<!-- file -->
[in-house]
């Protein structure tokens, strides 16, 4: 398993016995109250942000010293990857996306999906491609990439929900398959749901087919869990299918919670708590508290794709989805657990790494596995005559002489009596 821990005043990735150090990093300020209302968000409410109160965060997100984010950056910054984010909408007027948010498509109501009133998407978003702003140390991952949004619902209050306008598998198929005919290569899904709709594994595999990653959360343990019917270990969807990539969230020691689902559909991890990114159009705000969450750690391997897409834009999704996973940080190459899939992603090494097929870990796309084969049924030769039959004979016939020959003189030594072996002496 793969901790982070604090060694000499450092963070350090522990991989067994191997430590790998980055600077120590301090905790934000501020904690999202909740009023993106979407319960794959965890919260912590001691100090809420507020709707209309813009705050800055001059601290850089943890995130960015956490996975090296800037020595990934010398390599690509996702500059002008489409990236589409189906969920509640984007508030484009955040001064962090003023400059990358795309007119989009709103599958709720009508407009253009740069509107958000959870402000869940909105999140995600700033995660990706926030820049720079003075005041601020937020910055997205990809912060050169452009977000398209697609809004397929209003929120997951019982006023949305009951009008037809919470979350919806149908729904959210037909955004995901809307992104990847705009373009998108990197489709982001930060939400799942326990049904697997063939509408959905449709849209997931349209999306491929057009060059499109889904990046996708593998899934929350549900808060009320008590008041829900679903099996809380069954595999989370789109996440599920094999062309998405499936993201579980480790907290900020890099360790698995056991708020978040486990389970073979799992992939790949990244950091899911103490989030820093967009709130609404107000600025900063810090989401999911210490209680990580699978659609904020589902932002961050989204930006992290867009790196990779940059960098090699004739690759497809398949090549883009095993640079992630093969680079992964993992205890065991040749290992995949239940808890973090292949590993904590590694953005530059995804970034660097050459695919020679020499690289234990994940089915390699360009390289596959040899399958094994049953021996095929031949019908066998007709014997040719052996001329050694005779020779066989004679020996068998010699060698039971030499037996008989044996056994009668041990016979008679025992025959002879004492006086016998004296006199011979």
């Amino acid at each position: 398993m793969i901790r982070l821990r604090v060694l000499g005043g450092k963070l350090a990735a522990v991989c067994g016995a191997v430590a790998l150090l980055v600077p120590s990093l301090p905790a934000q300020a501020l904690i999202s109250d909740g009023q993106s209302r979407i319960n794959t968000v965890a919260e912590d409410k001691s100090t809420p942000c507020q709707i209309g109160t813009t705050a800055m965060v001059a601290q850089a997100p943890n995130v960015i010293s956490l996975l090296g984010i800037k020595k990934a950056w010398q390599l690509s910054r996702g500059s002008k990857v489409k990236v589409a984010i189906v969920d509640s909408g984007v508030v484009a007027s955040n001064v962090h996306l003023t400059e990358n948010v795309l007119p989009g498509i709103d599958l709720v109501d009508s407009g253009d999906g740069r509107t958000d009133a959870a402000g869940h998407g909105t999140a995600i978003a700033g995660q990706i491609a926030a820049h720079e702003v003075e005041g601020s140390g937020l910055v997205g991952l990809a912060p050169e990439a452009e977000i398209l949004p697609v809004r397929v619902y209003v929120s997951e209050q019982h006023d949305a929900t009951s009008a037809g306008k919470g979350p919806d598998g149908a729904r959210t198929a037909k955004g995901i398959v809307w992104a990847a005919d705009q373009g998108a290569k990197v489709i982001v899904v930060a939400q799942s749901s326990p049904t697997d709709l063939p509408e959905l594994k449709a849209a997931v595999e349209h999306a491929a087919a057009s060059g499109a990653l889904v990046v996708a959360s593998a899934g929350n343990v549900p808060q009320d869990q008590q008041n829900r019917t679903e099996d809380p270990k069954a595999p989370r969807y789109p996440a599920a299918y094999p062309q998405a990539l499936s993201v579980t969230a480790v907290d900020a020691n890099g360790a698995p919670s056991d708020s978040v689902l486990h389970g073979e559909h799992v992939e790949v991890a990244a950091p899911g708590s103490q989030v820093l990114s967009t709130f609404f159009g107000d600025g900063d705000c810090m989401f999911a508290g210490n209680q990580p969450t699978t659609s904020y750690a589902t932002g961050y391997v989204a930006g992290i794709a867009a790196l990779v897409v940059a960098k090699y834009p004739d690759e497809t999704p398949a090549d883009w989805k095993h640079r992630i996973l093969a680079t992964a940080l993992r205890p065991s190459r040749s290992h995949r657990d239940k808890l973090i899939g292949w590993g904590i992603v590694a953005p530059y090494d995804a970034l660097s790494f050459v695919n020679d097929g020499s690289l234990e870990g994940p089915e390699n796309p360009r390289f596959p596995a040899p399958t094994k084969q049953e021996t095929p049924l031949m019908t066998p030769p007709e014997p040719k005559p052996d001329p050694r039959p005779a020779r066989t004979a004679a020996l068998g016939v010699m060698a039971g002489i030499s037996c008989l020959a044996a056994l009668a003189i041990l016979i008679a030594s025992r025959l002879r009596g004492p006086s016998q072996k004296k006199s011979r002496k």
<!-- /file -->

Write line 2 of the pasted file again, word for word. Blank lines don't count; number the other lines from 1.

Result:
């Protein structure tokens, strides 16, 4: 398993016995109250942000010293990857996306999906491609990439929900398959749901087919869990299918919670708590508290794709989805657990790494596995005559002489009596 821990005043990735150090990093300020209302968000409410109160965060997100984010950056910054984010909408007027948010498509109501009133998407978003702003140390991952949004619902209050306008598998198929005919290569899904709709594994595999990653959360343990019917270990969807990539969230020691689902559909991890990114159009705000969450750690391997897409834009999704996973940080190459899939992603090494097929870990796309084969049924030769039959004979016939020959003189030594072996002496 793969901790982070604090060694000499450092963070350090522990991989067994191997430590790998980055600077120590301090905790934000501020904690999202909740009023993106979407319960794959965890919260912590001691100090809420507020709707209309813009705050800055001059601290850089943890995130960015956490996975090296800037020595990934010398390599690509996702500059002008489409990236589409189906969920509640984007508030484009955040001064962090003023400059990358795309007119989009709103599958709720009508407009253009740069509107958000959870402000869940909105999140995600700033995660990706926030820049720079003075005041601020937020910055997205990809912060050169452009977000398209697609809004397929209003929120997951019982006023949305009951009008037809919470979350919806149908729904959210037909955004995901809307992104990847705009373009998108990197489709982001930060939400799942326990049904697997063939509408959905449709849209997931349209999306491929057009060059499109889904990046996708593998899934929350549900808060009320008590008041829900679903099996809380069954595999989370789109996440599920094999062309998405499936993201579980480790907290900020890099360790698995056991708020978040486990389970073979799992992939790949990244950091899911103490989030820093967009709130609404107000600025900063810090989401999911210490209680990580699978659609904020589902932002961050989204930006992290867009790196990779940059960098090699004739690759497809398949090549883009095993640079992630093969680079992964993992205890065991040749290992995949239940808890973090292949590993904590590694953005530059995804970034660097050459695919020679020499690289234990994940089915390699360009390289596959040899399958094994049953021996095929031949019908066998007709014997040719052996001329050694005779020779066989004679020996068998010699060698039971030499037996008989044996056994009668041990016979008679025992025959002879004492006086016998004296006199011979």